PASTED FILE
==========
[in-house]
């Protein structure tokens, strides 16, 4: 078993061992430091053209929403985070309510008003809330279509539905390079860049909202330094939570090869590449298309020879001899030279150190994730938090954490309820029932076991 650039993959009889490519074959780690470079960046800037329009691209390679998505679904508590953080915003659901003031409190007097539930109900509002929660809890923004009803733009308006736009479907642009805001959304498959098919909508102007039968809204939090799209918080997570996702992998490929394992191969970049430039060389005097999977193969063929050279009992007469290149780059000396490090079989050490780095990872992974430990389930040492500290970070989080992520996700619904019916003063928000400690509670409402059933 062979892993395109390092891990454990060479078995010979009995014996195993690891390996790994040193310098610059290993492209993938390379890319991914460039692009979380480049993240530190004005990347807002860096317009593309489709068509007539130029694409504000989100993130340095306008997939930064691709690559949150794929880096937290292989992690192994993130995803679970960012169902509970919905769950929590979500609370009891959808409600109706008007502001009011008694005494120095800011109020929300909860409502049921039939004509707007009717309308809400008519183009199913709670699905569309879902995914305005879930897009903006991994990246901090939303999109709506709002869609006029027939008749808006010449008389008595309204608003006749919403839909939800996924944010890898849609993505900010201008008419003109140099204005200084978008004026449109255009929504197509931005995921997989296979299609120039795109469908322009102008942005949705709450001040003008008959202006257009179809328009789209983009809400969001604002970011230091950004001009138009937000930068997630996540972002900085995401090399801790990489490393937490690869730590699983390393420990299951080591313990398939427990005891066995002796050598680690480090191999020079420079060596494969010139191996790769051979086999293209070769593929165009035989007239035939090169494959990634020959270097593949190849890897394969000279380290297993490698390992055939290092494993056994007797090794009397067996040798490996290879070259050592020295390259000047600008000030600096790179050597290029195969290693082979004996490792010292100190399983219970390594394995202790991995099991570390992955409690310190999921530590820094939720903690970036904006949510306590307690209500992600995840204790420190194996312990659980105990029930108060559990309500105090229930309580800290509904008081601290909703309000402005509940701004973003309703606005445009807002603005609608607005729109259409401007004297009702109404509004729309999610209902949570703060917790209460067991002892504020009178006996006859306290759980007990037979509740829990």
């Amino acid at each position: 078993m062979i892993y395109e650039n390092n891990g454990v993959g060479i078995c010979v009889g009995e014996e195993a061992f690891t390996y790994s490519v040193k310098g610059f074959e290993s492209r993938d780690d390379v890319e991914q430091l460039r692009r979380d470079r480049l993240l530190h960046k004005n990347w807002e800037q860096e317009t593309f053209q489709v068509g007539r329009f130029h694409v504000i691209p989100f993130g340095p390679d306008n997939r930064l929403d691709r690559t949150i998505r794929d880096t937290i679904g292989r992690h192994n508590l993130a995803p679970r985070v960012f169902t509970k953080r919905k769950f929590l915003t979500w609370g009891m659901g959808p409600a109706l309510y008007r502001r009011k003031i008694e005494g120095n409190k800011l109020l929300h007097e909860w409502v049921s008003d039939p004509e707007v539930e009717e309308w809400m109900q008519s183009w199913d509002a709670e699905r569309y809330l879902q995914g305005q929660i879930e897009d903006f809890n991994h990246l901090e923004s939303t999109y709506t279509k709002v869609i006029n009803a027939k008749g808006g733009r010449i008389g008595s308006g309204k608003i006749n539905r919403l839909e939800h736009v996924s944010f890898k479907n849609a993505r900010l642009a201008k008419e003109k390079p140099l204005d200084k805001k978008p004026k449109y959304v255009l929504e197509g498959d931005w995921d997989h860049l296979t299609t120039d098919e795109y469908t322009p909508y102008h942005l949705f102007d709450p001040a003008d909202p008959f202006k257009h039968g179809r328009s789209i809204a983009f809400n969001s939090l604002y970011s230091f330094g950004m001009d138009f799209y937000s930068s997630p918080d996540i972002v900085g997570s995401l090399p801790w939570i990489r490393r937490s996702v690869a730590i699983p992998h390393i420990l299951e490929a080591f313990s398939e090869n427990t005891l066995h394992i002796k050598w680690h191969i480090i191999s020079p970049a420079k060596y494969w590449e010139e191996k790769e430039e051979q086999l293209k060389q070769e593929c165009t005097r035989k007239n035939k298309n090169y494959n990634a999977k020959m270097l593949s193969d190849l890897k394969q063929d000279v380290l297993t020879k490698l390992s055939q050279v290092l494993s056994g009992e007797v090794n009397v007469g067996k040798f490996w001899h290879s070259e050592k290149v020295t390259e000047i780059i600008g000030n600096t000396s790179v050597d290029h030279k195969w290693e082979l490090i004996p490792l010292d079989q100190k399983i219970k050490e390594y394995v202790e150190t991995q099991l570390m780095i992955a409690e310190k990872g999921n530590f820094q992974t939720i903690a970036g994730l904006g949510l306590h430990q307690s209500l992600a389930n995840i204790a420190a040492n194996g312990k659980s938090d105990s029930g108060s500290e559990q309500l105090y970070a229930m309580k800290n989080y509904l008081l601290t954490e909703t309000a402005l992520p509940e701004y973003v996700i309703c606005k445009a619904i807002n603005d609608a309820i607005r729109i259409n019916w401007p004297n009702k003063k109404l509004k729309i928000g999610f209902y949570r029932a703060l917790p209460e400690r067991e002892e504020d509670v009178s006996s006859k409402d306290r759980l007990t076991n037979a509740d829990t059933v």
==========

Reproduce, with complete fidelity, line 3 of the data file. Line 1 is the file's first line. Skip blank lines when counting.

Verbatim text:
């Amino acid at each position: 078993m062979i892993y395109e650039n390092n891990g454990v993959g060479i078995c010979v009889g009995e014996e195993a061992f690891t390996y790994s490519v040193k310098g610059f074959e290993s492209r993938d780690d390379v890319e991914q430091l460039r692009r979380d470079r480049l993240l530190h960046k004005n990347w807002e800037q860096e317009t593309f053209q489709v068509g007539r329009f130029h694409v504000i691209p989100f993130g340095p390679d306008n997939r930064l929403d691709r690559t949150i998505r794929d880096t937290i679904g292989r992690h192994n508590l993130a995803p679970r985070v960012f169902t509970k953080r919905k769950f929590l915003t979500w609370g009891m659901g959808p409600a109706l309510y008007r502001r009011k003031i008694e005494g120095n409190k800011l109020l929300h007097e909860w409502v049921s008003d039939p004509e707007v539930e009717e309308w809400m109900q008519s183009w199913d509002a709670e699905r569309y809330l879902q995914g305005q929660i879930e897009d903006f809890n991994h990246l901090e923004s939303t999109y709506t279509k709002v869609i006029n009803a027939k008749g808006g733009r010449i008389g008595s308006g309204k608003i006749n539905r919403l839909e939800h736009v996924s944010f890898k479907n849609a993505r900010l642009a201008k008419e003109k390079p140099l204005d200084k805001k978008p004026k449109y959304v255009l929504e197509g498959d931005w995921d997989h860049l296979t299609t120039d098919e795109y469908t322009p909508y102008h942005l949705f102007d709450p001040a003008d909202p008959f202006k257009h039968g179809r328009s789209i809204a983009f809400n969001s939090l604002y970011s230091f330094g950004m001009d138009f799209y937000s930068s997630p918080d996540i972002v900085g997570s995401l090399p801790w939570i990489r490393r937490s996702v690869a730590i699983p992998h390393i420990l299951e490929a080591f313990s398939e090869n427990t005891l066995h394992i002796k050598w680690h191969i480090i191999s020079p970049a420079k060596y494969w590449e010139e191996k790769e430039e051979q086999l293209k060389q070769e593929c165009t005097r035989k007239n035939k298309n090169y494959n990634a999977k020959m270097l593949s193969d190849l890897k394969q063929d000279v380290l297993t020879k490698l390992s055939q050279v290092l494993s056994g009992e007797v090794n009397v007469g067996k040798f490996w001899h290879s070259e050592k290149v020295t390259e000047i780059i600008g000030n600096t000396s790179v050597d290029h030279k195969w290693e082979l490090i004996p490792l010292d079989q100190k399983i219970k050490e390594y394995v202790e150190t991995q099991l570390m780095i992955a409690e310190k990872g999921n530590f820094q992974t939720i903690a970036g994730l904006g949510l306590h430990q307690s209500l992600a389930n995840i204790a420190a040492n194996g312990k659980s938090d105990s029930g108060s500290e559990q309500l105090y970070a229930m309580k800290n989080y509904l008081l601290t954490e909703t309000a402005l992520p509940e701004y973003v996700i309703c606005k445009a619904i807002n603005d609608a309820i607005r729109i259409n019916w401007p004297n009702k003063k109404l509004k729309i928000g999610f209902y949570r029932a703060l917790p209460e400690r067991e002892e504020d509670v009178s006996s006859k409402d306290r759980l007990t076991n037979a509740d829990t059933v």